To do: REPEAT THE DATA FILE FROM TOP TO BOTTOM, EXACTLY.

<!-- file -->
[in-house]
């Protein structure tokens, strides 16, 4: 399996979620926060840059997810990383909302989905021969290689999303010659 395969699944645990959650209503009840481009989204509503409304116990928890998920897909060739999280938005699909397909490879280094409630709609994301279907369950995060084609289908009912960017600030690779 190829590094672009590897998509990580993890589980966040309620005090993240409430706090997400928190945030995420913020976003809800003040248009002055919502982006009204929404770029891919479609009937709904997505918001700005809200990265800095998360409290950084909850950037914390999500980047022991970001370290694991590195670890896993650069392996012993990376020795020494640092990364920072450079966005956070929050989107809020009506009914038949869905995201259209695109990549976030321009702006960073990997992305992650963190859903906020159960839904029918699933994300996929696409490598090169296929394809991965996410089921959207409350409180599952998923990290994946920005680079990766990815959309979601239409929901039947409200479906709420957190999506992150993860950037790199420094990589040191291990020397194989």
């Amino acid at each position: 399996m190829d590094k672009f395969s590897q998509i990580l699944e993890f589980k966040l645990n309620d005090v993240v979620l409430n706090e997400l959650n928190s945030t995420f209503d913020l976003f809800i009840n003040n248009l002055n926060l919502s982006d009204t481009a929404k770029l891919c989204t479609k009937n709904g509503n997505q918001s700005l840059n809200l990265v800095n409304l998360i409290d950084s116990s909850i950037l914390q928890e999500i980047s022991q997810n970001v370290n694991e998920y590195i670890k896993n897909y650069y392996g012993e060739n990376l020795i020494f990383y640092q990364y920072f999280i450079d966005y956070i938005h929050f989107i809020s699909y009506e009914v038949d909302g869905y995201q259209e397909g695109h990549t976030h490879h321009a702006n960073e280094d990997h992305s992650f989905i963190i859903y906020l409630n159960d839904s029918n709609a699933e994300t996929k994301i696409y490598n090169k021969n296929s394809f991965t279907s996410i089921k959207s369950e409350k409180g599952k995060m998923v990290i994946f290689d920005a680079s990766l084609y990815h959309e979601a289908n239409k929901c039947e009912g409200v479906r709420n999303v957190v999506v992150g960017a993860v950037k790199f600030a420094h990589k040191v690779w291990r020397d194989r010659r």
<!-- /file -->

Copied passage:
[in-house]
């Protein structure tokens, strides 16, 4: 399996979620926060840059997810990383909302989905021969290689999303010659 395969699944645990959650209503009840481009989204509503409304116990928890998920897909060739999280938005699909397909490879280094409630709609994301279907369950995060084609289908009912960017600030690779 190829590094672009590897998509990580993890589980966040309620005090993240409430706090997400928190945030995420913020976003809800003040248009002055919502982006009204929404770029891919479609009937709904997505918001700005809200990265800095998360409290950084909850950037914390999500980047022991970001370290694991590195670890896993650069392996012993990376020795020494640092990364920072450079966005956070929050989107809020009506009914038949869905995201259209695109990549976030321009702006960073990997992305992650963190859903906020159960839904029918699933994300996929696409490598090169296929394809991965996410089921959207409350409180599952998923990290994946920005680079990766990815959309979601239409929901039947409200479906709420957190999506992150993860950037790199420094990589040191291990020397194989």
């Amino acid at each position: 399996m190829d590094k672009f395969s590897q998509i990580l699944e993890f589980k966040l645990n309620d005090v993240v979620l409430n706090e997400l959650n928190s945030t995420f209503d913020l976003f809800i009840n003040n248009l002055n926060l919502s982006d009204t481009a929404k770029l891919c989204t479609k009937n709904g509503n997505q918001s700005l840059n809200l990265v800095n409304l998360i409290d950084s116990s909850i950037l914390q928890e999500i980047s022991q997810n970001v370290n694991e998920y590195i670890k896993n897909y650069y392996g012993e060739n990376l020795i020494f990383y640092q990364y920072f999280i450079d966005y956070i938005h929050f989107i809020s699909y009506e009914v038949d909302g869905y995201q259209e397909g695109h990549t976030h490879h321009a702006n960073e280094d990997h992305s992650f989905i963190i859903y906020l409630n159960d839904s029918n709609a699933e994300t996929k994301i696409y490598n090169k021969n296929s394809f991965t279907s996410i089921k959207s369950e409350k409180g599952k995060m998923v990290i994946f290689d920005a680079s990766l084609y990815h959309e979601a289908n239409k929901c039947e009912g409200v479906r709420n999303v957190v999506v992150g960017a993860v950037k790199f600030a420094h990589k040191v690779w291990r020397d194989r010659r």